Short (Star) Codes...Really?

Posted by George Platt, President and Chief Executive Officer

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March 18, 2015; 8:29 AM

As the CEO of ESI, just as most CEOs,  I spend a lot of time reading about industry trends, competitive products, customer requirements, technology, human resources, healthcare, user experience… the list goes on and on.   As a result, I subscribe to a number of newsfeed delivery services that enable me to keep up with the mountains of potential reading.  A couple of months ago, one of the articles presented to me really grabbed my attention.


no-star-codesSo what was so interesting that this article caught my eye over the mountain of potential choices?  The title of this white paper was “Understanding Avaya IP Office Short Codes.”  I have no particular beef with Avaya, but Short codes? Are you kidding me?  I admit, at first I found this quite comical, but the more I thought about it I became increasingly disappointed in our industry as a whole.  The industry I am speaking about, of course, is the business telephone industry.  To think that in 2015 business systems still require Short codes to access features on a phone system is appalling to me.  Is this really acceptable?

I remember using *69 to automatically return calls in the early 80s when caller ID did not exist.  When was the last time you used a “*” code on your smartphone?  The fact of the matter is that no real end-user will use star codes.  Either the feature is intuitive and easy to use or it is not, and frankly won’t be used.  The over-featuring and complexity of business phone systems has been a problem since this industry began.  Phones systems are sold and bought based on a multitude of features, and those features should enable employees and businesses to be more productive, that is however, if users actually use them.  Communicating and collaborating should be easy and intuitive.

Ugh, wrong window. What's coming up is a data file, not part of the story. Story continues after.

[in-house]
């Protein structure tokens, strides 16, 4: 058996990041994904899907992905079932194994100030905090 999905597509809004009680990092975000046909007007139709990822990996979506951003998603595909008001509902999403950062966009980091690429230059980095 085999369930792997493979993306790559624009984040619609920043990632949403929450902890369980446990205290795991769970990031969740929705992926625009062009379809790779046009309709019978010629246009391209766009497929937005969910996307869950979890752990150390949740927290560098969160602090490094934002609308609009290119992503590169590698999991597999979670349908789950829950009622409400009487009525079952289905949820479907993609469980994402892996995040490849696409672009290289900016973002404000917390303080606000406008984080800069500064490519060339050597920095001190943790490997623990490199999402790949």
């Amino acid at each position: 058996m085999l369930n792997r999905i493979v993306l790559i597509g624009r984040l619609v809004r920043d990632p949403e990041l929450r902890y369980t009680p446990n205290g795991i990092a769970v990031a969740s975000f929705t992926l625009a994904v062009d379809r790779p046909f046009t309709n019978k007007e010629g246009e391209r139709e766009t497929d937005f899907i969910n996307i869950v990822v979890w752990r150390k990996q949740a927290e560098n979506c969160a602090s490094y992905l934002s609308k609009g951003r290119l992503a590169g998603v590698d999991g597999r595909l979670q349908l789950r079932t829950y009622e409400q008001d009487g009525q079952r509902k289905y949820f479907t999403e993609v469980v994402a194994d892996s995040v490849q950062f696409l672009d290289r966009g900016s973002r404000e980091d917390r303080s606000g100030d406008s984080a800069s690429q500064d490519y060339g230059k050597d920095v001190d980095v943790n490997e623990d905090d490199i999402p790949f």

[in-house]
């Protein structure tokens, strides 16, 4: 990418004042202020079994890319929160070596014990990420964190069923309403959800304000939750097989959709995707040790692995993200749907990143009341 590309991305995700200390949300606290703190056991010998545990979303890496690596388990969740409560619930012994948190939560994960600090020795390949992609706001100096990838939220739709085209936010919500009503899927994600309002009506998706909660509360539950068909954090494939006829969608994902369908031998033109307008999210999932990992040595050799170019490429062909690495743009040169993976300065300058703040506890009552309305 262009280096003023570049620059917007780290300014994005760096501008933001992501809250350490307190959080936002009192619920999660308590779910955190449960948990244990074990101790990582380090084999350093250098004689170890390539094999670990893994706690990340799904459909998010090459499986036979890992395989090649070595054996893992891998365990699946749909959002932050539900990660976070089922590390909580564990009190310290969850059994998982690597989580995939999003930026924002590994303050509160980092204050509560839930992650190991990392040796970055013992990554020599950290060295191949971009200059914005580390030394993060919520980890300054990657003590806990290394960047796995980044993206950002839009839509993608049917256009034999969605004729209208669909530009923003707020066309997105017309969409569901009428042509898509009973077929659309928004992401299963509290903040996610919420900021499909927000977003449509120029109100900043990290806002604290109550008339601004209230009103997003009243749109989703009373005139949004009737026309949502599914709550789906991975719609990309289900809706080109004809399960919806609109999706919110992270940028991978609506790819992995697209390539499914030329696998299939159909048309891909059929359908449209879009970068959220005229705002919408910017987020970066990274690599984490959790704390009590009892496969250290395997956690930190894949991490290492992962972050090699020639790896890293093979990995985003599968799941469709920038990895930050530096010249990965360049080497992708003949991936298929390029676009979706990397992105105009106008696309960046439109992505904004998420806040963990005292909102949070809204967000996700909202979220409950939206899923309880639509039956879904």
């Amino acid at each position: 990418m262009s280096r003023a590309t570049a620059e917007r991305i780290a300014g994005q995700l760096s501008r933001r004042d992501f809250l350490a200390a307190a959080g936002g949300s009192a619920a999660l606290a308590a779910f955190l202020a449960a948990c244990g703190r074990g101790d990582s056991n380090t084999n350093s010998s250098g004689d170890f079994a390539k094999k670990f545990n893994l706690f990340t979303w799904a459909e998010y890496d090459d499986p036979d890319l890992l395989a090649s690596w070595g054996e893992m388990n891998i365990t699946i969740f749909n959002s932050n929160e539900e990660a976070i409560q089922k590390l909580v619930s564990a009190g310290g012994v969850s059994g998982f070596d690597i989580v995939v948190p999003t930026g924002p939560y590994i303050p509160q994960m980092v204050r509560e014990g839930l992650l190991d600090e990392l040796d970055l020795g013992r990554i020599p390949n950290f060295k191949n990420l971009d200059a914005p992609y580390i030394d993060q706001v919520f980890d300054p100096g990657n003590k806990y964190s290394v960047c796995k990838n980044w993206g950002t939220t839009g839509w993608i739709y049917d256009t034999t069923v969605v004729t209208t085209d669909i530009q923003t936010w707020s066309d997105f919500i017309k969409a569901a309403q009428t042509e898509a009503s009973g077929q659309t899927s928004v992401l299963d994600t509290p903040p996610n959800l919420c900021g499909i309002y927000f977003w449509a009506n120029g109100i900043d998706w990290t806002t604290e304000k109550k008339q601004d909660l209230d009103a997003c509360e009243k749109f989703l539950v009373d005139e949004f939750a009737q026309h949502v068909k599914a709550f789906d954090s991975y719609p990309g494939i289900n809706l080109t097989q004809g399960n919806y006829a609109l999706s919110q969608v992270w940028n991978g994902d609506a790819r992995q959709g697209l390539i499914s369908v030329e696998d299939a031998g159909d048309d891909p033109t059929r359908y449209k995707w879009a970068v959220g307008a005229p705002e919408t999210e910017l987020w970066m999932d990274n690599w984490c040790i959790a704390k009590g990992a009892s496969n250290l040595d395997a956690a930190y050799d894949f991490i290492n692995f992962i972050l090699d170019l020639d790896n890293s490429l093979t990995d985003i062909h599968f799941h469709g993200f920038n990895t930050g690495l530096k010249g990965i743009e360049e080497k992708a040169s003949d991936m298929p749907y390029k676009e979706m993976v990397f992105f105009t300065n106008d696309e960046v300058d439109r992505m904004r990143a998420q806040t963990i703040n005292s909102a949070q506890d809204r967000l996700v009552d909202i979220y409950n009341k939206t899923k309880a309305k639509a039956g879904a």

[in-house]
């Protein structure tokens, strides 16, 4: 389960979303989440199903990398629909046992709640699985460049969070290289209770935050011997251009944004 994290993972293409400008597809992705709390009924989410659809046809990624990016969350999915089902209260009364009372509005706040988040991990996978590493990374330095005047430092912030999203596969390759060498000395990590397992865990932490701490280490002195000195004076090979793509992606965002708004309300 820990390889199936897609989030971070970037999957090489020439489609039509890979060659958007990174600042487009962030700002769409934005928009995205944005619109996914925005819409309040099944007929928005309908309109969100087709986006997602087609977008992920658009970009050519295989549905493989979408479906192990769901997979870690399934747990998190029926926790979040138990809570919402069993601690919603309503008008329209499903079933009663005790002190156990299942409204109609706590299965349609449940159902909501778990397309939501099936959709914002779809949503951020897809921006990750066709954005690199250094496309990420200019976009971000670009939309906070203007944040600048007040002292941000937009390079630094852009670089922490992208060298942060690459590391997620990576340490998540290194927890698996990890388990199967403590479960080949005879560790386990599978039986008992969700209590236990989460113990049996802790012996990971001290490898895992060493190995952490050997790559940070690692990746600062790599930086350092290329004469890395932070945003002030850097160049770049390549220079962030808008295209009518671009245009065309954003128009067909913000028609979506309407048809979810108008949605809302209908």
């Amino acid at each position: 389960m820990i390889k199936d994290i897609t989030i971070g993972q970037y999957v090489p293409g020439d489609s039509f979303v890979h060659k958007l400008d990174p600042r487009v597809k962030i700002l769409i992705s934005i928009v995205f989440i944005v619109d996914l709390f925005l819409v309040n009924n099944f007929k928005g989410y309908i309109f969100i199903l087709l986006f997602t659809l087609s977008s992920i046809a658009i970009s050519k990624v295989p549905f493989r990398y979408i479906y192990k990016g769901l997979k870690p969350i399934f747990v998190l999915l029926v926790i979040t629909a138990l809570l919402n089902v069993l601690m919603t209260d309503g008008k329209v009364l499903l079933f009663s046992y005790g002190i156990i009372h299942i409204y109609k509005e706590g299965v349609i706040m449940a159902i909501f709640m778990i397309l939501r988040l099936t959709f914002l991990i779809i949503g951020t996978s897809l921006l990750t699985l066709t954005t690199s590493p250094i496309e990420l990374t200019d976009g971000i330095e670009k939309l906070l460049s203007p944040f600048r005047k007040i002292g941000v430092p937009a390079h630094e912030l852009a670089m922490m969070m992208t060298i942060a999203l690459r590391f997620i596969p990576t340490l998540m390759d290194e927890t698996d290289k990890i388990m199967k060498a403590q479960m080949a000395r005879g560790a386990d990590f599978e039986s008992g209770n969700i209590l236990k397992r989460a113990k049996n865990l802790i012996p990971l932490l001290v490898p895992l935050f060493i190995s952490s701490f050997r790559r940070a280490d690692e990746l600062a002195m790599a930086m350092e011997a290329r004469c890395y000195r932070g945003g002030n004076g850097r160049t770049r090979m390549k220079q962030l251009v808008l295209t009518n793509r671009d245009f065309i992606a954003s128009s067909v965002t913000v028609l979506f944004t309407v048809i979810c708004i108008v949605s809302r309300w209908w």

If features and functions are not intuitive and require users to hunt down how to actually use them, those features will most likely not be adopted and leveraged for business.  The businesses buying these solutions often never realize the productivity benefits that they expected after the system has been installed.  Some have tried to overcome their lack of easily accessible features by making them more readily available via a web-based interface.  The result was a screen packed with a huge number of potential features that were still not easy to use and is not truly integrated with the desk phone or other end user devices.  The issue with the dashboard is the fact that, according to some industry analysts, users only access their dashboards less than 30% of the time.  When people think about making a phone call, they mainly look to their desk phone or mobile device and rarely think about reaching for their mouse.

I recently had a conversation with one industry analyst (cloud PBX analyst) regarding this very subject.  She indicated that her newly installed cloud-based phone system was so difficult to use that she regularly picked up her personal iPhone to make her business calls.  There was no mobile application that tied the cloud PBX to her personal device.  She was making and receiving business calls on her personal iPhone, and now all records of her interactions with the end-customer are lost and invisible to the business owners.  That relationship was now established between the individual and the customer, instead of the business and the customer.  The bottom line is that the business has lost their connection with the end-customer.

So what good is buying a new business phone system when employees just end up using their personal devices because they are more intuitive and easier to use.  Sure, star codes still exist within our systems and services, but I’d never expect an end-user to use them, or even know they exist.  Business features should be accessible with a single push of a button or click of a mouse.  Solutions that still rely heavily on ‘Star Codes’  for key business features often leave customers feeling frustrated, causing them to just simply use the basic features.  It is about the customer’s experience and how our solutions can keep employees productive and connected to the business no matter where they are located.  

At ESI we are continually striving to make advanced business communication products of all kinds that are intuitive and easy to use.  We have been doing this for the past 30 years, and we’ll do it for the next 30 plus years to come.       



Topics: Cloud Communication